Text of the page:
I shall discuss a novel approach to the homogenisation of high-contrast periodic PDEs, which yields an explicitly construction of their norm-resolvent asymptotics. A practically relevant outcome of this result is that it interprets  composite media with micro-resonators as a class of time-dispersive media. This is joint work with Yulia Ershova and Alexander Kiselev.

Random dynamical systems for stochastic PDE with nonlinear noise.

In this talk we will revisit the problem of generation of random dynamical systems by solutions to stochastic PDE. Despite being at the heart of a dynamical system approach to stochastic dynamics in infinite dimensions, most known results are restricted to stochastic PDE driven by affine linear noise, which can be treated via transformation arguments. In contrast, in this talk we will address instances of stochastic PDE with nonlinear noise, with particular emphasis on porous media equations driven by conservative noise. This class of stochastic PDE arises in particular in the analysis of stochastic mean curvature motion, mean field games with common noise and is linked to fluctuations in non-equilibrium statistical mechanics.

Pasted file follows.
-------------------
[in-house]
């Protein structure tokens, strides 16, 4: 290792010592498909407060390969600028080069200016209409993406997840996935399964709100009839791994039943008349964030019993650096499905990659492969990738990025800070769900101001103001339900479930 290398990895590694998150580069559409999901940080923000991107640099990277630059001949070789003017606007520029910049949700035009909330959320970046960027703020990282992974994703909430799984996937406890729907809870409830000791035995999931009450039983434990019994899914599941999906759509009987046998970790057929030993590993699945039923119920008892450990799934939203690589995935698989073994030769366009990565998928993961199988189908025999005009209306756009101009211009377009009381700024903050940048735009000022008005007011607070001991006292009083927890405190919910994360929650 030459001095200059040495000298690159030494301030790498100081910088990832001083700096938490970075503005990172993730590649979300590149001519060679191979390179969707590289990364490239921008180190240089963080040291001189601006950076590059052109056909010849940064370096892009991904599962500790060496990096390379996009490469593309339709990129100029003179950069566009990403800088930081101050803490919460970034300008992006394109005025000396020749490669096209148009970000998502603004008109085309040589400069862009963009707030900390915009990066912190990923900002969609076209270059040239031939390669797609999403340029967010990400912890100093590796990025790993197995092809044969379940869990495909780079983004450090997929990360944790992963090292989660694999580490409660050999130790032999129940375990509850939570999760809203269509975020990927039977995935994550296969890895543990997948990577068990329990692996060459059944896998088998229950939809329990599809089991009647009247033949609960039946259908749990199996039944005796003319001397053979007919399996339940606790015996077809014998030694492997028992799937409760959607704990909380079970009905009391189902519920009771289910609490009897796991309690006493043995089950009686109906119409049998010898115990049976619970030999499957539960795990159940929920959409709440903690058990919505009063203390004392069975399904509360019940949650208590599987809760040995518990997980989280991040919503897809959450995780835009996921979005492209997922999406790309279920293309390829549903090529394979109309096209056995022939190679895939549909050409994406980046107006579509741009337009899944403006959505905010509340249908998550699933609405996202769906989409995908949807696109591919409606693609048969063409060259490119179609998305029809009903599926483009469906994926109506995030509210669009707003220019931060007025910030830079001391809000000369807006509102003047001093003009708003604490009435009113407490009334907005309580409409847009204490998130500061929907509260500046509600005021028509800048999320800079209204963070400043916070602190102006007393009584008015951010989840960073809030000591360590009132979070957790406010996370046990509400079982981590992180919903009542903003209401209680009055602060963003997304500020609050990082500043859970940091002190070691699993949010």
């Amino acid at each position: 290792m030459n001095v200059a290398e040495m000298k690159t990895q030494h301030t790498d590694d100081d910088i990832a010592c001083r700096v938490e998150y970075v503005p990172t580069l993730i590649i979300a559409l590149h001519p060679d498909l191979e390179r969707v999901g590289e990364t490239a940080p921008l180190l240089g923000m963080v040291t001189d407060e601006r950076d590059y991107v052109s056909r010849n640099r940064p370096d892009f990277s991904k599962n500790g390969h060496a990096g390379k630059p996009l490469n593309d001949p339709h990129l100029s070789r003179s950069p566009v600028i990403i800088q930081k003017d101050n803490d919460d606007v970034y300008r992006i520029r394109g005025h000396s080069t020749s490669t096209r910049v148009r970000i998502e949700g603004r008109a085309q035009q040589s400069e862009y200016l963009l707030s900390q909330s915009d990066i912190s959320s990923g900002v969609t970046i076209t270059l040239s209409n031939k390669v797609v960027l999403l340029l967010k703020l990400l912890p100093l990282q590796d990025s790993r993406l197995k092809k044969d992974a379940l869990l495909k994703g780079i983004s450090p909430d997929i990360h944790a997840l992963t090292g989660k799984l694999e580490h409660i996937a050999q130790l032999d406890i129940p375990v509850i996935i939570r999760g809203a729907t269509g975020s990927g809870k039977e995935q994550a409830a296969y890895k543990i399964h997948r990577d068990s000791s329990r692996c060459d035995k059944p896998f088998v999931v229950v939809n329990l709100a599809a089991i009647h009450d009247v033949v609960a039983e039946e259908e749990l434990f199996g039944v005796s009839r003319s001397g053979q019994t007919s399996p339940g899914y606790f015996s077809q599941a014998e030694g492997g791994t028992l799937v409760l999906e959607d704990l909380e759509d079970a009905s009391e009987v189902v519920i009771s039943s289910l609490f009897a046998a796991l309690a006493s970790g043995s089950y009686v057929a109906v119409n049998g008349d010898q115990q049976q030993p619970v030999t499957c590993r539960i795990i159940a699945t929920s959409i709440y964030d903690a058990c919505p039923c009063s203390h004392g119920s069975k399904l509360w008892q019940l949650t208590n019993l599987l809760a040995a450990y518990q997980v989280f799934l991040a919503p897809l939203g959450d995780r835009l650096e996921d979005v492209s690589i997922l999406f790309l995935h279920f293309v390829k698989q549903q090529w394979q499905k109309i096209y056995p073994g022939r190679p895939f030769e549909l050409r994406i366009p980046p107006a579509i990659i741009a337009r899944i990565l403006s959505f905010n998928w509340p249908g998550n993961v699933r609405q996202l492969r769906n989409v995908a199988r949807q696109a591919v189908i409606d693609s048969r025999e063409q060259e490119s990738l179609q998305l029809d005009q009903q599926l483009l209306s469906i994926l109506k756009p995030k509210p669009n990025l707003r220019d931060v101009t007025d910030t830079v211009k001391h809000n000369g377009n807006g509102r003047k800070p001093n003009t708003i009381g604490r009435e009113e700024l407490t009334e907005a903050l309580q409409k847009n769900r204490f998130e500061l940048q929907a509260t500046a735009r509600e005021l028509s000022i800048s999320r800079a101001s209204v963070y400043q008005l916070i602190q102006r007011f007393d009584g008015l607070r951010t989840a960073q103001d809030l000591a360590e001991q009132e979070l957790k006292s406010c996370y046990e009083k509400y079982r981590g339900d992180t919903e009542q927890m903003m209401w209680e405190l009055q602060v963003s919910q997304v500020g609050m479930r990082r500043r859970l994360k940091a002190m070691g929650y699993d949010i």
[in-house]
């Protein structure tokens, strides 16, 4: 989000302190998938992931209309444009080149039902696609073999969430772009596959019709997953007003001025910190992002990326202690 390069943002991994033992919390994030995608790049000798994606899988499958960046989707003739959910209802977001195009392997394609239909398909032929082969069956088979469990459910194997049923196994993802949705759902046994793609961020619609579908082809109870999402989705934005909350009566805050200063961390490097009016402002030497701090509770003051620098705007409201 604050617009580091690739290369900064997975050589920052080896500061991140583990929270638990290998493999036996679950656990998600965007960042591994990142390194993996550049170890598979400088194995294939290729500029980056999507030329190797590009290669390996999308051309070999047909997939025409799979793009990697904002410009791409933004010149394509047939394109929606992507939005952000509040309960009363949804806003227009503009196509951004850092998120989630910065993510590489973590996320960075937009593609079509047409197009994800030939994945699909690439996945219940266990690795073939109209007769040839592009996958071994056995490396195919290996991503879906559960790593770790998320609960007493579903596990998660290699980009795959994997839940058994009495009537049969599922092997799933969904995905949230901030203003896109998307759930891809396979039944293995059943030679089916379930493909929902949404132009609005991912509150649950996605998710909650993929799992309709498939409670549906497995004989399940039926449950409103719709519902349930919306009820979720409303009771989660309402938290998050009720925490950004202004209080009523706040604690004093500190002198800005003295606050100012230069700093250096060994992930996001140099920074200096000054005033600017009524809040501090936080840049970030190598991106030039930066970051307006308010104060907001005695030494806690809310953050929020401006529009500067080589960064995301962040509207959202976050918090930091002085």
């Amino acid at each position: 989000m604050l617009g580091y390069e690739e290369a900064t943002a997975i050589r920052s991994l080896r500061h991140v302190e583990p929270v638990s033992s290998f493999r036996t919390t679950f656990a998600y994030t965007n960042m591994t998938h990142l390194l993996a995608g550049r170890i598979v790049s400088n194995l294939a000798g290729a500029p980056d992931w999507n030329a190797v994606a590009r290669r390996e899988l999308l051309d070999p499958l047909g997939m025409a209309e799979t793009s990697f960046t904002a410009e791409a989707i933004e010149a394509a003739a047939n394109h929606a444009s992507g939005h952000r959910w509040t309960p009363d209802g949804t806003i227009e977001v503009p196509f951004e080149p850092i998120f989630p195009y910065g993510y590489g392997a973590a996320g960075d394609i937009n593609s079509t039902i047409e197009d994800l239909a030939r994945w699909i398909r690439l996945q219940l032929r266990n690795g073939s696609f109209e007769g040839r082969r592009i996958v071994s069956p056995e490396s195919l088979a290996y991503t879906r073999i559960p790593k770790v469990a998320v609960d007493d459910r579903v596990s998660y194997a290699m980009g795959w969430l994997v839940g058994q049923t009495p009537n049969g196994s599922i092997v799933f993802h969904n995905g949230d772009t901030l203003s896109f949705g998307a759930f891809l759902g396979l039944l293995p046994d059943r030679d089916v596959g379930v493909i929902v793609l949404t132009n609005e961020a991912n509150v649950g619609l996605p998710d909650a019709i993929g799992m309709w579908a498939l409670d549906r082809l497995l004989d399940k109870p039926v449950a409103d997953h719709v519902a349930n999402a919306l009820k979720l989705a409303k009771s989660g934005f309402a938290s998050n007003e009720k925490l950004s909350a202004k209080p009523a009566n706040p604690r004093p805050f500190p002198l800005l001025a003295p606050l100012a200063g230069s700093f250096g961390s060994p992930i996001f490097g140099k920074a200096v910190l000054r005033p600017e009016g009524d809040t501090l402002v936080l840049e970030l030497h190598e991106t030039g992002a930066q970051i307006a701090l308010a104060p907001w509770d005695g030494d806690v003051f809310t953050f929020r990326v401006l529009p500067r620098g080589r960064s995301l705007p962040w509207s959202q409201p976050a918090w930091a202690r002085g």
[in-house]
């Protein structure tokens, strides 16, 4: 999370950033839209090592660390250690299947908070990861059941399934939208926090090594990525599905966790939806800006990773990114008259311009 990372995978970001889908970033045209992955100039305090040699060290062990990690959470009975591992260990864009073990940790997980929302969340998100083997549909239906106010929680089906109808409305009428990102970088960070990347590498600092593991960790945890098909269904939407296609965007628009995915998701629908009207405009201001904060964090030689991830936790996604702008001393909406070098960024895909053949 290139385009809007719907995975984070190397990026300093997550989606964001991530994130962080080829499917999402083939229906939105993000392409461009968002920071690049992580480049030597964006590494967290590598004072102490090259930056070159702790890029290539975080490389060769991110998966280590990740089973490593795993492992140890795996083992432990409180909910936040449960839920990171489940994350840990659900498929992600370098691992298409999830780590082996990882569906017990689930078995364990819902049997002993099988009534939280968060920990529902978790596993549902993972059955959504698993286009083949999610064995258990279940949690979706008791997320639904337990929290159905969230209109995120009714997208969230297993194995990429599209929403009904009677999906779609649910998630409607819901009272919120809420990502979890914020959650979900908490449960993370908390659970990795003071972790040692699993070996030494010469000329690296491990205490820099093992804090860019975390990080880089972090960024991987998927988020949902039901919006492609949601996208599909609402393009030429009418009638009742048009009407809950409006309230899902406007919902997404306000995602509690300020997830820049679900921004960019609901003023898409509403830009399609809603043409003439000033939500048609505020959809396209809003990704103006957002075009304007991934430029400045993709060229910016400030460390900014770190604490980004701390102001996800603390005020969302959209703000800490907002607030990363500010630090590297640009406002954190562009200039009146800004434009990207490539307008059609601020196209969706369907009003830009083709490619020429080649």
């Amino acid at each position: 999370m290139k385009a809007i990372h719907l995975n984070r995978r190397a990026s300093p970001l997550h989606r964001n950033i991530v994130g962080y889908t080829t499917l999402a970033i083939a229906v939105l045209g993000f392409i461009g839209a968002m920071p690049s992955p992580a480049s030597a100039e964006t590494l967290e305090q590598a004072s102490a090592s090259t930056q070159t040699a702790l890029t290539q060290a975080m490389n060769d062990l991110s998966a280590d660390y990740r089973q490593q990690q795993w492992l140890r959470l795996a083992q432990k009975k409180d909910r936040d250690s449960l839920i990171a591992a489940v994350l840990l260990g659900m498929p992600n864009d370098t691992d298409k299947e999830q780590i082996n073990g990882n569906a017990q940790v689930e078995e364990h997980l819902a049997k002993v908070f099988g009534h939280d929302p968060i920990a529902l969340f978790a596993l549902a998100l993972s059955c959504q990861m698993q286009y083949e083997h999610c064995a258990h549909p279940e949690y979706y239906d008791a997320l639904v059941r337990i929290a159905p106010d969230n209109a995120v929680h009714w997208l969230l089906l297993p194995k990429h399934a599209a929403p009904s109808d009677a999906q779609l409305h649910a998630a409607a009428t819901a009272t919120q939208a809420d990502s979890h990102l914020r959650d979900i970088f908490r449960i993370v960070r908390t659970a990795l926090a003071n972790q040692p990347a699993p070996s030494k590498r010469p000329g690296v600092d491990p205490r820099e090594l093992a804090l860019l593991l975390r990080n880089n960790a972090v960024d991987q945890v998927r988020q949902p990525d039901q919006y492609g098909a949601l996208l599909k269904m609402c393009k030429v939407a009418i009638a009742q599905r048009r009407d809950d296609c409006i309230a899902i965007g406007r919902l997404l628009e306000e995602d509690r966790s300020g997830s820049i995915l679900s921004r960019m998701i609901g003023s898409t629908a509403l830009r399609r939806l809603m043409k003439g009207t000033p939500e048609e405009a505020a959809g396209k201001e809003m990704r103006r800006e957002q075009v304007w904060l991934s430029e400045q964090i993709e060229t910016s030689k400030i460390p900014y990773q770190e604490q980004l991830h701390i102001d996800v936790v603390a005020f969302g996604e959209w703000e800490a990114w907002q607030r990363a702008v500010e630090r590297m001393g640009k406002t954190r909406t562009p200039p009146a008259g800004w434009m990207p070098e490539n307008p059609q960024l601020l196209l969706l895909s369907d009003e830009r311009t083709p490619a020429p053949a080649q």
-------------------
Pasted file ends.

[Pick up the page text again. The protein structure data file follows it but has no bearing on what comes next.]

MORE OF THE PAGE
Mahir Hadžić (KCL)

19 November 2018

Cancelled

Petr Siegl (Belfast)

12 November 2018

Spectral instabilities of Schrödinger operators with complex potentials.

We present an overview of recent results on pseudospectra and basis proper-
ties of eigensystems of one-dimensional Schrödinger operators with unbounded
complex potentials. In particular, we address the problem of localizing the
transition between spectral (Riesz basis of eigenvectors and “normal” behavior
of the resolvent norm) and pseudospectral (vast regions in the complex plane
where the resolvent norm explodes) character of these operators depending on
the size of real and imaginary parts of the potential.
The talk is based on:
[1] B. Mityagin and P. Siegl: Local form-subordination condition and Riesz
basisness of root systems, Journal d’Analyse Math´ ematique, to appear,
arXiv:1608.00224
[2] D. Krejˇ ciˇ r´ık and P. Siegl: Pseudomodes for Schrödinger operators with